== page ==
“Free speech” is often raised as a defence in the court of public opinion, particularly when people are called out by their ideological opponents. “You’re attacking my right to free speech!” However, either through forgetfulness or ignorance, many Australians don’t appear to realise free speech is not a legal right they hold.
This article was originally published in September 2017 – but still holds true today.
Australia Does Not Have A Bill Of Rights
The right to free speech has come up frequently in recent times, as the political climate both in Australia and abroad continues to draw heated debate. In the US, individuals often cite their First Amendment rights when they feel they have been censored. Setting aside an analysis of US law, Australia does not have an equivalent. Unlike the US, Australia does not have a bill of rights, and in fact is the only Western liberal democracy not to have one.
There has been some debate regarding whether Australia needs a bill of rights. Arguments for a bill include that by having a reference point, people will be able to more effectively enforce their rights. Arguments against a bill include that by defining rights we would by nature be limiting them. In Kruger v The Commonwealth (1997) 190 CLR 1, Dawson J stated, “The framers [of the Constitution] preferred to place their faith in the democratic process for the protection of individual rights.”
The Australian Constitution does not expressly guarantee many rights or freedoms, though it does guarantee a small handful (such as freedom of trade between the states in s 92). Freedom of speech is not one of them.
Australia Does Have An Implied Right To Political Speech
While Australia does not have an explicit freedom of speech, it does have an implied freedom of political speech. Freedom of political speech was first recognised in Nationwide News Pty Ltd v Wills (1992) 177 CLR 1, the High Court of Australia finding this right was implied in Australia’s Constitution. It is the nature of a democratic society to require freedom of political speech as if the country is to be led by the people (or individuals representing the people’s interests), then the people must be heard, and be able to develop informed opinions.
This cannot be used as a claim to the right of free speech generally. The High Court of Australia subsequently ruled that this implied freedom only protects against laws that infringe upon political speech, which is restricted to matters that may influence voter’s decisions at the poll.
In the case of Lange v Australian Broadcasting Corporation (1997) 189 CLR 520, former New Zealand Prime Minister David Lange sued the ABC for defamation, and the ABC raised the implied freedom of political speech as a defence. In a unanimous decision, McHugh J said, “Those sections [of the Constitution that imply freedom of political speech] do not confer personal rights on individuals. Rather they preclude the curtailment of the protected freedom by the exercise of legislative or executive power.” Therefore, the implied freedom of political speech cannot be used as a defence to defamation.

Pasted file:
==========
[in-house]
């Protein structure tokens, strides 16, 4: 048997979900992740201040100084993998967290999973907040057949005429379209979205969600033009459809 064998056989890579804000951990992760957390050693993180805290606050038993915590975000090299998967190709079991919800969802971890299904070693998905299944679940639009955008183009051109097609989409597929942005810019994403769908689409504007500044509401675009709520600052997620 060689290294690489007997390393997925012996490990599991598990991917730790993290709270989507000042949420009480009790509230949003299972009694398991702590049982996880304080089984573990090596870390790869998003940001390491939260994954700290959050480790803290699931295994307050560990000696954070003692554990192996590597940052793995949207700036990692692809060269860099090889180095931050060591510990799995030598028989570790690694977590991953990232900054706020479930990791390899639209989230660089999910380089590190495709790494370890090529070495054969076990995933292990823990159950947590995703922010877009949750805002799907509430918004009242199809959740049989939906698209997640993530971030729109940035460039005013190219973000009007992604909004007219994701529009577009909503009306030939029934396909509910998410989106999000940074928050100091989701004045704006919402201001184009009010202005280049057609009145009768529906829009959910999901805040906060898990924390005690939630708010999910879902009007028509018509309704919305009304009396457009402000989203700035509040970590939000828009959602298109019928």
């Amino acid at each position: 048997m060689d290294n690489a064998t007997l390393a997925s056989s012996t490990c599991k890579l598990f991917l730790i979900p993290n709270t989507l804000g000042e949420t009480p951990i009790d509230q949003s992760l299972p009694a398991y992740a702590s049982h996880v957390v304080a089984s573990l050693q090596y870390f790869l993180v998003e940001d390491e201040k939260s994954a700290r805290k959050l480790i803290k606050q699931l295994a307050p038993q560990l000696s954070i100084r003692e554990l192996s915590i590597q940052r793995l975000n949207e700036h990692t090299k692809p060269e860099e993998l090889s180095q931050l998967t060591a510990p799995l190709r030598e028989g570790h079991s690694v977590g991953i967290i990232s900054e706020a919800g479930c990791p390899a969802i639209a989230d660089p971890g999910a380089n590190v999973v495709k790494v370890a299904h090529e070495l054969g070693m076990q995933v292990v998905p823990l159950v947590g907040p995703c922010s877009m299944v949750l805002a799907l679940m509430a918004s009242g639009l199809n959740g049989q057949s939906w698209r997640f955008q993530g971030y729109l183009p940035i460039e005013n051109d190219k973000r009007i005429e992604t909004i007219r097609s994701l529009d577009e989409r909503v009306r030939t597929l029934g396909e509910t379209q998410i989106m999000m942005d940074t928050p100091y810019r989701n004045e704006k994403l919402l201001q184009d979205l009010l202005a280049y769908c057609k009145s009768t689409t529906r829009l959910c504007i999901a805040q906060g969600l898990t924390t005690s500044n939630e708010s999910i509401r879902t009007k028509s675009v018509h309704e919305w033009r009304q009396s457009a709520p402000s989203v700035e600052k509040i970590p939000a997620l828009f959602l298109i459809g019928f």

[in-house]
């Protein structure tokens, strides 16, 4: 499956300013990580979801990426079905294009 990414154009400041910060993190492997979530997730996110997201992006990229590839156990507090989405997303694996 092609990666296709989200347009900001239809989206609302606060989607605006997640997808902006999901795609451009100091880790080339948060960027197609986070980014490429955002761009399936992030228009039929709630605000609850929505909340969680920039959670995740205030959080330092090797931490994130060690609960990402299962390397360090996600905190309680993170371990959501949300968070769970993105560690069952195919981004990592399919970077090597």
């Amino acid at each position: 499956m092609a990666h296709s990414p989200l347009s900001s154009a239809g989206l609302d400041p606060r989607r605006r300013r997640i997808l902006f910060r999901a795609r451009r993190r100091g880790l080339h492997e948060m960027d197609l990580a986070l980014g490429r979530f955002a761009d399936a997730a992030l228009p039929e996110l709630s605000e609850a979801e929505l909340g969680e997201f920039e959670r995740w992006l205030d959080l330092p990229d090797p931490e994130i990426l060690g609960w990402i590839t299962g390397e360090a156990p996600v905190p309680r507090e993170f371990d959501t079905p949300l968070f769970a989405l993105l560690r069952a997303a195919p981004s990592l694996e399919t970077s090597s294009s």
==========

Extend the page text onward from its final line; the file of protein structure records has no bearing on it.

Though the Australian government generally cannot legislate to restrict or burden freedom of political speech, there are exceptions. Laws can be made restricting political speech where the law serves a legitimate purpose (in that it is compatible with the maintenance of a representative and responsible government), is suitable to achieve its purpose, is necessary (there is no less restrictive alternative), and the importance of its purpose outweighs the weight of the restriction. If a law fails any of these tests, it is invalid.
However, this is the extent to which the implied freedom of political speech provides protection. It does not protect from an acquaintance shutting you down in conversation, a forum administrator deleting your comments, or an event organiser denying you a platform to speak due to your subject matter. Even if your statements concerned political matters, you are not being rejected due to a law restricting your speech, so your implied right of political speech is inapplicable. You can say what you want, but others are under no obligation to listen or give you a platform.
The Australian government cannot legislate to restrict your freedom of political speech, but you cannot use “freedom of political speech” as a defence.
Australia Does Not Have An Enforceable International Obligation To Uphold Freedom Of Speech
Australia is a signatory to the International Covenant on Civil and Political Rights, which enshrines freedom of opinion and expression at Article 19. However, the main consequence Australia would face were it to ignore the treaty is international condemnation. As demonstrated by Australia’s apparent indignation at international condemnation regarding its treatment of asylum seekers, Australia could, in theory, disregard the treaty and restrict such expression with little tangible repercussion.
Though “freedom of speech” has become the rallying cry for those who feel that their opinions are unfairly vilified, there is no clear law that Australians can point to regarding a right to free speech. In fact, Australians are subject to a variety of laws restricting free speech, including defamation laws, hate speech laws, sexual harassment laws, and laws against threatening others. While desirable in theory, truly free speech would open up vulnerable people to intimidation and attack. Some restriction upon speech facilitates the operation of a representative and responsible democracy by fostering an environment in which marginalised people feel safe to speak up.
So the next time your obnoxious uncle comes to visit and starts in on a racist rant, kindly remind him that free speech isn’t a thing in Australia. And regardless of the state of Australian law, you’re still well within your rights to kick him out of your house.